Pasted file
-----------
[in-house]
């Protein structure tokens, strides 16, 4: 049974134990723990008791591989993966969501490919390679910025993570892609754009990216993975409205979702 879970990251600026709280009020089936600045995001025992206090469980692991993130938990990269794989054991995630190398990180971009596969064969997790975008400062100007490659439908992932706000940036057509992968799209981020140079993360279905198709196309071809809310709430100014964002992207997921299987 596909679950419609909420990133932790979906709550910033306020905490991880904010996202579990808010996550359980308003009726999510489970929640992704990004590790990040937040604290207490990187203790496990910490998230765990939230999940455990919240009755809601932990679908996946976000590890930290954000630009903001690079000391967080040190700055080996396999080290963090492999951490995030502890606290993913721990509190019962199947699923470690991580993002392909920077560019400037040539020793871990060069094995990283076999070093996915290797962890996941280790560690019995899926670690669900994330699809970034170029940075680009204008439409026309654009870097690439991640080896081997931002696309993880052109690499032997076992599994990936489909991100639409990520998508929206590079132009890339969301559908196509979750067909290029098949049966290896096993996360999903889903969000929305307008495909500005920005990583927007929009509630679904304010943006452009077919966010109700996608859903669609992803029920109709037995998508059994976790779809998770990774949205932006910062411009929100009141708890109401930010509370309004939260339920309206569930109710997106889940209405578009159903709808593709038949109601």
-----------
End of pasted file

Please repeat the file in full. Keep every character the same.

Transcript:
[in-house]
């Protein structure tokens, strides 16, 4: 049974134990723990008791591989993966969501490919390679910025993570892609754009990216993975409205979702 879970990251600026709280009020089936600045995001025992206090469980692991993130938990990269794989054991995630190398990180971009596969064969997790975008400062100007490659439908992932706000940036057509992968799209981020140079993360279905198709196309071809809310709430100014964002992207997921299987 596909679950419609909420990133932790979906709550910033306020905490991880904010996202579990808010996550359980308003009726999510489970929640992704990004590790990040937040604290207490990187203790496990910490998230765990939230999940455990919240009755809601932990679908996946976000590890930290954000630009903001690079000391967080040190700055080996396999080290963090492999951490995030502890606290993913721990509190019962199947699923470690991580993002392909920077560019400037040539020793871990060069094995990283076999070093996915290797962890996941280790560690019995899926670690669900994330699809970034170029940075680009204008439409026309654009870097690439991640080896081997931002696309993880052109690499032997076992599994990936489909991100639409990520998508929206590079132009890339969301559908196509979750067909290029098949049966290896096993996360999903889903969000929305307008495909500005920005990583927007929009509630679904304010943006452009077919966010109700996608859903669609992803029920109709037995998508059994976790779809998770990774949205932006910062411009929100009141708890109401930010509370309004939260339920309206569930109710997106889940209405578009159903709808593709038949109601």